Despite this, lending a bit more credence to the hypothesis that coffee itself provides protection against CRC and its recurrence is the observation of a dose-response relationship, where higher intakes correlate with better outcomes.7 This is consistent with the larger pool of data on coffee, where overall mortality is lower in those who drink up to 5 cups daily, largely attributable to lower cardiovascular risk.8,9

Coffee is not just associated with less recurrence of CRC but with lower incidence of various cancers, implying it contains constituents with anticancer effects. Evidence is most consistent for the association of coffee intake with lower rates of initial diagnosis of colorectal, endometrial, and liver cancers.10-13 As metabolomics are used to decipher the role of genetic and microbiota influences on the metabolism of its constituents, we should gain better insight into precisely how coffee may confer benefits.14

Meanwhile, from a clinical standpoint, it is clear that coffee consumption does not need to be stopped in context of cancer prevention. If a patient enjoys coffee, then it is important we honor this ritual and let them know the data is on their side. For some patients, the guilt-free inclusion of what they thought was a vice may be therapeutic in itself.

Categorized Under


  1. Guercio BJ, Sato K, Niedzwiecki D, et al. Coffee intake , recurrence , and mortality in stage III colon cancer: results from CALGB 89803 (Alliance ). J Clin Oncol. 2015;33(31):3598-3607.
  2. Lowcock EC, Cotterchio M, Anderson LN, Boucher BA, El-Sohemy A. High coffee intake, but not caffeine, is associated with reduced estrogen receptor negative and postmenopausal breast cancer risk with no effect modification by CYP1A2 genotype. Nutr Cancer. 2013;65(3):398-409.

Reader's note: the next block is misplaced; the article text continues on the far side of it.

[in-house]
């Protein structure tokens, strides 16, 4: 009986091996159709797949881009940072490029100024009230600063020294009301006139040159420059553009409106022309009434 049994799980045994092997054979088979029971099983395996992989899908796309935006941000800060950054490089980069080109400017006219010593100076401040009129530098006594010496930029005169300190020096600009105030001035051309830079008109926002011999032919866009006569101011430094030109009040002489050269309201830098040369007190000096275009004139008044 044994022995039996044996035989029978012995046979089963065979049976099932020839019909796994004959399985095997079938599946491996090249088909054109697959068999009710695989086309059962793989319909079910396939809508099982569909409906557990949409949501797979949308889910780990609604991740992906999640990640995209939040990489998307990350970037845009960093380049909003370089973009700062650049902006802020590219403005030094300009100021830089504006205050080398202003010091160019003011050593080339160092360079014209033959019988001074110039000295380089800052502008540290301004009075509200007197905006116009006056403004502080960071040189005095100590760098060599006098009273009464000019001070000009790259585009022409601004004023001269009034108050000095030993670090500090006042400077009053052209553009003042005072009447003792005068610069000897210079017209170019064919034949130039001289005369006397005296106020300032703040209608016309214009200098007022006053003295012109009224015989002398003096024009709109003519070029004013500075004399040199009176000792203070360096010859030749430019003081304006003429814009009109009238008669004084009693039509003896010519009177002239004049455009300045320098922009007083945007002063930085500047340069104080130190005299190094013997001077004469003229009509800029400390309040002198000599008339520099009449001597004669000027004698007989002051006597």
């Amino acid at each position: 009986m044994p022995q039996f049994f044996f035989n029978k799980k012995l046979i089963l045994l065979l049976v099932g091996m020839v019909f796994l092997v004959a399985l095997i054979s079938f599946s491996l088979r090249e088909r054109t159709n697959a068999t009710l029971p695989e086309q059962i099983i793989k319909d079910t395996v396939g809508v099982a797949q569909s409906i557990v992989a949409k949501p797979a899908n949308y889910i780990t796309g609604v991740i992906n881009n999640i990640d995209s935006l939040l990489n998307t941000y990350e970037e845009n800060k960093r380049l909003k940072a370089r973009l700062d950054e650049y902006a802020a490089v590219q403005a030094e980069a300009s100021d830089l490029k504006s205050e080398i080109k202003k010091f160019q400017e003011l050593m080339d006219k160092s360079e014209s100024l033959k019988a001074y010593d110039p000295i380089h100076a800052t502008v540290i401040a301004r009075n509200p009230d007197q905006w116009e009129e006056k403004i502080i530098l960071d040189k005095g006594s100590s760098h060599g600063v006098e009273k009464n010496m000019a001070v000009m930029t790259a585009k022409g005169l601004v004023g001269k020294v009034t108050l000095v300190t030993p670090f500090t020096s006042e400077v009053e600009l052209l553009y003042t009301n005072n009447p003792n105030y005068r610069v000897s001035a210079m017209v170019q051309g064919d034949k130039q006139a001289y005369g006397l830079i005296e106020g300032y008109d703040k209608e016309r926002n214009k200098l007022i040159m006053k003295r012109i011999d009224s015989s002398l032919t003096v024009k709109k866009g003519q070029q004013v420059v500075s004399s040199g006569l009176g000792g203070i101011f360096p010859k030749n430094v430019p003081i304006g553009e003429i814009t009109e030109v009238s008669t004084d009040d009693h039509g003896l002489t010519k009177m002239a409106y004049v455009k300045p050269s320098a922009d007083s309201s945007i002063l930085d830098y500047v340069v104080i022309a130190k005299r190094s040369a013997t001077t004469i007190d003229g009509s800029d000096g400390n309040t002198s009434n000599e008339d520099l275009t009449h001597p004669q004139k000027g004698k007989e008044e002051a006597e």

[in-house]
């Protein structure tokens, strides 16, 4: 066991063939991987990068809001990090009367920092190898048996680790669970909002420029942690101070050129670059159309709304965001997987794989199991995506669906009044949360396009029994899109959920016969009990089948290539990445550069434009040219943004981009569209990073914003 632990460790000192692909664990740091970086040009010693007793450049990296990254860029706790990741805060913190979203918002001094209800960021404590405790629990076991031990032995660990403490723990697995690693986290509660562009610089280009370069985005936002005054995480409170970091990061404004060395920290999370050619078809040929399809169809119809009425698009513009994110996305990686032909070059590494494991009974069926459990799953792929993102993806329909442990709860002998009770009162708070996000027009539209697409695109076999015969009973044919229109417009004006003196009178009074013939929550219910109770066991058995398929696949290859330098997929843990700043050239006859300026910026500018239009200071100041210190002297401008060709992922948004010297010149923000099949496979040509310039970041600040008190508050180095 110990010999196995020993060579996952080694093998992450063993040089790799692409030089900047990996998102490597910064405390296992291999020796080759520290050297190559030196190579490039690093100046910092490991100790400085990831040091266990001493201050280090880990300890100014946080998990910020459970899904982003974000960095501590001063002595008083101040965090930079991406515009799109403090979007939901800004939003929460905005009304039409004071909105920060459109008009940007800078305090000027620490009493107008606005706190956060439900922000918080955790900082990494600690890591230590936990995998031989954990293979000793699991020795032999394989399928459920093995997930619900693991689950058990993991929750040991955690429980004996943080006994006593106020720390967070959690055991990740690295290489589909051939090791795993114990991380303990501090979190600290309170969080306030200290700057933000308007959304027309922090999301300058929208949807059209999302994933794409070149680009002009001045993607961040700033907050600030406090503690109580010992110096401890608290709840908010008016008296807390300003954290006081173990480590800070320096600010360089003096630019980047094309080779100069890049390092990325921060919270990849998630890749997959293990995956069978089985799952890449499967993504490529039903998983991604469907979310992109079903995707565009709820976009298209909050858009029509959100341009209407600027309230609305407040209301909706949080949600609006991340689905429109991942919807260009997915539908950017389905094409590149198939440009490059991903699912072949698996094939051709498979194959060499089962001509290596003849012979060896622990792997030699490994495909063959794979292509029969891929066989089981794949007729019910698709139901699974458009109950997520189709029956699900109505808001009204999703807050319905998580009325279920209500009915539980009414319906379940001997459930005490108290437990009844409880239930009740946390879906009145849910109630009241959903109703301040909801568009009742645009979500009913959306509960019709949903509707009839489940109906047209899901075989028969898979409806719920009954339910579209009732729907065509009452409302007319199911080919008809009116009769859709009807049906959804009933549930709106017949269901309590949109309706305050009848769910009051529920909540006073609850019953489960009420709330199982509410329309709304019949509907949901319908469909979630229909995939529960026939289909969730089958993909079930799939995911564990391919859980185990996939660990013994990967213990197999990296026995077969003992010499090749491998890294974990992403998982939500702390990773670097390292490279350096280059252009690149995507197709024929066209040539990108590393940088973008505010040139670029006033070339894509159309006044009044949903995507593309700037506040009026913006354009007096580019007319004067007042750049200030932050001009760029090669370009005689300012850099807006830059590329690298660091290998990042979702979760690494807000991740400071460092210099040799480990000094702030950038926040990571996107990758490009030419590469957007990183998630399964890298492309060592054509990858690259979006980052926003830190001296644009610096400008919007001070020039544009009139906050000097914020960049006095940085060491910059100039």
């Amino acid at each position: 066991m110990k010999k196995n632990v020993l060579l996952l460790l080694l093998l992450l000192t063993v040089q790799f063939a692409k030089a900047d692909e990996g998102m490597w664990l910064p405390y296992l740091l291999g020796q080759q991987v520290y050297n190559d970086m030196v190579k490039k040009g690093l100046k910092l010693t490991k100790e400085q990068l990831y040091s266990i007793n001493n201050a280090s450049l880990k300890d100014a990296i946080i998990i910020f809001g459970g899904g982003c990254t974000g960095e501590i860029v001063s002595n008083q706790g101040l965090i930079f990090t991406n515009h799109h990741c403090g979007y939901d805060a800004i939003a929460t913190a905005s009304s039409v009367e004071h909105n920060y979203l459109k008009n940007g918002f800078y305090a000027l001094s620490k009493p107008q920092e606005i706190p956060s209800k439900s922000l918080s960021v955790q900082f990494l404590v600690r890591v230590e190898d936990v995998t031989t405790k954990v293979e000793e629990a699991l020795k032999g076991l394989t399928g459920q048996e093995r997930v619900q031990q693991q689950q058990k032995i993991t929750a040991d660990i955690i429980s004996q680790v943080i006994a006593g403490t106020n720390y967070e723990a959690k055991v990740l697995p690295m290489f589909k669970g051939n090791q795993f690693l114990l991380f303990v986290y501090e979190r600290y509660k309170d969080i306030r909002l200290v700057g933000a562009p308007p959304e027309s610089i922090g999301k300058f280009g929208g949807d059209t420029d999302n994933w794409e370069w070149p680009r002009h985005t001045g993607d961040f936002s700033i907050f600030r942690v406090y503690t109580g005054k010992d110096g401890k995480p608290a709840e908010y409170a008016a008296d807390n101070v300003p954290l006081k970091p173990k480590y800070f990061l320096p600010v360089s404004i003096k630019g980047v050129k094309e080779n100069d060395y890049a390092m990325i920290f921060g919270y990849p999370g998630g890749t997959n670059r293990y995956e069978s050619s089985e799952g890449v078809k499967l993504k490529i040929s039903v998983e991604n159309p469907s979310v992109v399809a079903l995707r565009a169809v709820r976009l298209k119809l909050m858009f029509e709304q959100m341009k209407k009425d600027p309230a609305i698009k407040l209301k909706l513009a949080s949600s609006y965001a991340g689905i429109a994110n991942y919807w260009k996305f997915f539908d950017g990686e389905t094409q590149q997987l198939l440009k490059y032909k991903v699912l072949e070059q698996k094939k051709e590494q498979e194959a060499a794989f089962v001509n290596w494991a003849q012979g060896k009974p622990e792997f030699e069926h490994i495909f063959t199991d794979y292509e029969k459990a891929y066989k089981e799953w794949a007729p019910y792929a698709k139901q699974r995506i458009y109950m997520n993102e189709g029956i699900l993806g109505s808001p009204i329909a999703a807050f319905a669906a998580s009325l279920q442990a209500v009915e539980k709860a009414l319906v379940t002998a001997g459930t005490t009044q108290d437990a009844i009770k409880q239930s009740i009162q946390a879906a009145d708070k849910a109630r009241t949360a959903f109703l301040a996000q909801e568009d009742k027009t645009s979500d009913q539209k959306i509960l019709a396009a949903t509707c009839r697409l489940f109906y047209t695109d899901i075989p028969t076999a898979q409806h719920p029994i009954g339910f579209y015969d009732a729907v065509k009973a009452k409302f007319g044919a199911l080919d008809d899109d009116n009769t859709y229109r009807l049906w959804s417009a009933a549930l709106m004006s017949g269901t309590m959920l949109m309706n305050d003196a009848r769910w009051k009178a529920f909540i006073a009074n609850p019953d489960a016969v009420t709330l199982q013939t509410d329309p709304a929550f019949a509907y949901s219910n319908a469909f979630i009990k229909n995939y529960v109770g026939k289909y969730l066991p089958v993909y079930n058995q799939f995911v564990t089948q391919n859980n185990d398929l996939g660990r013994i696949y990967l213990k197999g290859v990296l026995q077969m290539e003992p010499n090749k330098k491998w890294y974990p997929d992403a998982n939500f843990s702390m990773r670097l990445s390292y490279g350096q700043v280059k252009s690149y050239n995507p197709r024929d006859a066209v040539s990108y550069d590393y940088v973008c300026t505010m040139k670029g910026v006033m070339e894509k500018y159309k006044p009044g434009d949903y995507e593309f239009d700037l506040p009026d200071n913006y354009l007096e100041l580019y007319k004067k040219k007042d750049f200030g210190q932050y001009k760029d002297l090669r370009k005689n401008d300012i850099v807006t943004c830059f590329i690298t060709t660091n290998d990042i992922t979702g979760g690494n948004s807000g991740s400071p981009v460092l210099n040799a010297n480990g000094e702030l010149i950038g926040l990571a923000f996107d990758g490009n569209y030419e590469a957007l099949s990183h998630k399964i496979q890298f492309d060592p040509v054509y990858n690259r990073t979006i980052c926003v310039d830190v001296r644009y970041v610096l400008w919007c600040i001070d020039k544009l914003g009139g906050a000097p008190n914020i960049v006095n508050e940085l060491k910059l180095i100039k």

3. Bøhn SK, Blomhoff R, Paur I. Coffee and cancer risk, epidemiological evidence, and molecular mechanisms. Mol Nutr Food Res. 2014;58(5):915-930.
  4. Gaascht F, Dicato M, Diederich M. Coffee provides a natural multitarget pharmacopeia against the hallmarks of cancer. Genes Nutr. 2015;10(6):51.
  5. Vitaglione P, Fogliano V, Pellegrini N. Coffee, colon function and colorectal cancer. Food Funct. 2012;3(9):916.
  6. van Zutphen M, Kampman E, Giovannucci EL, van Duijnhoven FJB. Lifestyle after Colorectal Cancer Diagnosis in Relation to Survival and Recurrence: A Review of the Literature. Curr Colorectal Cancer Rep. 2017;13(5):370-401. doi:10.1007/s11888-017-0386-1.
  7. Schmit SL, Rennert HS, Rennert G, Gruber SB. Coffee consumption and the risk of colorectal cancer. Cancer Epidemiol Biomarkers Prev. 2016;25(4):634-639.
  8. Ding M, Satija A, Bhupathiraju SN, et al. Association of Coffee Consumption With Total and Cause-Specific Mortality in 3 Large Prospective Cohorts Clinical Perspective. Circulation. 2015;132(24):2305-2315. doi:10.1161/CIRCULATIONAHA.115.017341.
  9. Zhao Y, Wu K, Zheng J, Zuo R, Li D. Association of coffee drinking with all-cause mortality: a systematic review and meta-analysis. Public Health Nutr. 2015;18(7):1282-1291. doi:10.1017/S1368980014001438.
  10. Sang LX, Chang B, Li XH, Jiang M. Consumption of coffee associated with reduced risk of liver cancer: a meta-analysis. BMC Gastroenterol. 2013;13(1):34.
  11. Sinha R, Cross AJ, Daniel CR, et al. Caffeinated and decaffeinated coffee and tea intakes and risk of colorectal cancer in a large prospective study. Am J Clin Nutr. 2012;96(2):374-381.
  12. Je Y, Giovannucci E. Coffee consumption and risk of endometrial cancer: findings from a large up-to-date meta-analysis. Int J Cancer. 2012;131(7):1700-1710.
  13. Arab L. Epidemiologic evidence on coffee and cancer. Nutr Cancer. 2010;62(3):271-283.
  14. Guertin KA, Loftfield E, Boca SM, et al. Serum biomarkers of habitual coffee consumption may provide insight into the mechanism underlying the association between coffee consumption and colorectal cancer. Am J Clin Nutr. 2015;101(5):1000-1011.